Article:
This example not only has the irrelevant attention-getter (the reasons for grieving the death of another is such a large, complicated issue…how could this be specifically relevant to an analysis of medical professionals in a novel?) but also the ineffective, weak one-liner of a thesis.
Does this mean you should never use a quote or a question as your first sentence? Certainly not. There are plenty of powerful introductions beginning with a question or quotation. The point is to always ask yourself, “Is this really the best way to begin?” Make sure your first sentence is relevant to your thesis. In fact, it might even be part of your thesis statement!
You are allowed to use “I” in your writing
There’s a good chance at least one of your English teachers told you, “never use ‘I’!” It’s true to some extent that since you are the one writing the essay, the reader does not need to be reminded of this fact through such cues as “I think that…” or “I argue that…” Much of the time, these phrases are completely unnecessary and may actually weaken your argument and the tone of your writing.
So, for the most part, avoid using “I.” However, there are some cases in which “I” is completely called for. Consider this:
You want to include what the author says about X, what a critic says about what the author says about X, what the critic actually thinks about X, what you interpret the author is saying about X, what you think of what the critic says that the author is saying about X, and what you actually think of X.
What!!?? Exactly. If you tried to explain all this without using “I” the reader would be just as confused about who thought what about whom. In such situations, “I, however, believe that…” is an extremely helpful cue to the reader of what your position is among the others.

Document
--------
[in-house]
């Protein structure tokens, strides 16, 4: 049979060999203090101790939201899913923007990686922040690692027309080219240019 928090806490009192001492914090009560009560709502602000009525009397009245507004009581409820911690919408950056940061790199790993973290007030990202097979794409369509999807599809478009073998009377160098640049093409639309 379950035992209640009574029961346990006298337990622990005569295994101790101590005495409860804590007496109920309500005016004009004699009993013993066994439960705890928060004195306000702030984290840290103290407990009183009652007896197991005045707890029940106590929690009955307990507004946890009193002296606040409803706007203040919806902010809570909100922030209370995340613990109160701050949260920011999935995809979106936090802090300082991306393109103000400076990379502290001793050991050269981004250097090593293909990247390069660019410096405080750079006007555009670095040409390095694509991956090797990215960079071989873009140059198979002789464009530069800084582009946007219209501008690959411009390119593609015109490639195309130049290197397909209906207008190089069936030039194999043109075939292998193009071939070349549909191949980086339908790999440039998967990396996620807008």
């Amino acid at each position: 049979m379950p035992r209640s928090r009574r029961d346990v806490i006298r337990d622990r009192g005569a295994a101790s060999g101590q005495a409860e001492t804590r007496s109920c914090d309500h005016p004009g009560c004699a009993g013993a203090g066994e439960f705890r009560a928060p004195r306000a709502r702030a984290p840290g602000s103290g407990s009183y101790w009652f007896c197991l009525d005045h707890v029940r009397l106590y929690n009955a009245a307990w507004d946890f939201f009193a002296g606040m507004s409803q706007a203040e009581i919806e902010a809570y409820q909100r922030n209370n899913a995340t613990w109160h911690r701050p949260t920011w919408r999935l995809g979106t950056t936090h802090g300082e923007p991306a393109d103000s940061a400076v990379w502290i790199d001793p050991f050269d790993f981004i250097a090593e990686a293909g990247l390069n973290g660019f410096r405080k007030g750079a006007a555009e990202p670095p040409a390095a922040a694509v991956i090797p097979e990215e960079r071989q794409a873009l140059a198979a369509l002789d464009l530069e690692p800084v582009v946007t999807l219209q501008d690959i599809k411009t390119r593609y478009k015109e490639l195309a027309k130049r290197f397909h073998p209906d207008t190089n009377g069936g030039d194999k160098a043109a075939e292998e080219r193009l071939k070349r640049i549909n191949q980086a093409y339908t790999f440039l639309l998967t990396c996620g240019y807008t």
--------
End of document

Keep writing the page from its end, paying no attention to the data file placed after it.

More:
Here’s an example without and with “I”
In His Book, Manly Man argues that women are by nature inferior to men. Their only place in which to work is the home. Feminist Girly Girl in her essay “Women in the Work Force” remarks that such a claim arises out of the tradition of male dominance in American history. From such a perspective, the legitimacy of women can be clouded. Manly Man’s personal experiences with women contribute to his worldview. Having dated women more than willing to simply cook for him and clean his house, he has decided that this is a perfect role for women.
In His Book, Manly Man argues that women are by nature inferior to men. Their only place in which to work is the home. Feminist Girly Girl in her essay “Women in the Work Force” remarks that such a claim arises out of the tradition of male dominance in American history. From such a perspective, the legitimacy of women can be clouded. I would argue, however, that Manly Man’s personal experiences with women contribute to his worldview. Having dated women more than willing to simply cook for him and clean his house, he has decided that this is a perfect role for women.
Notice how in the first example, it is unclear whether or not Girly Girl’s essay mentions Manly Man’s personal experiences in addition to historical tradition. The reader senses that these are two separate ideas; but without clear indication that the writer is shifting to his or her own opinion of the reasons behind Manly Man’s view, the reader is led to believe that the writer is just continuing Girly Girl’s point.
So, don’t use ‘I’ unless you have to. Much of the time, rephrasing a sentence involving “I” makes the idea crisper and more direct. But, if you find yourself wanting to specifically emphasize the fact that you personally think something—that this is what you, as opposed to the author or critic or teacher, believe—an “I” can indeed serve that purpose.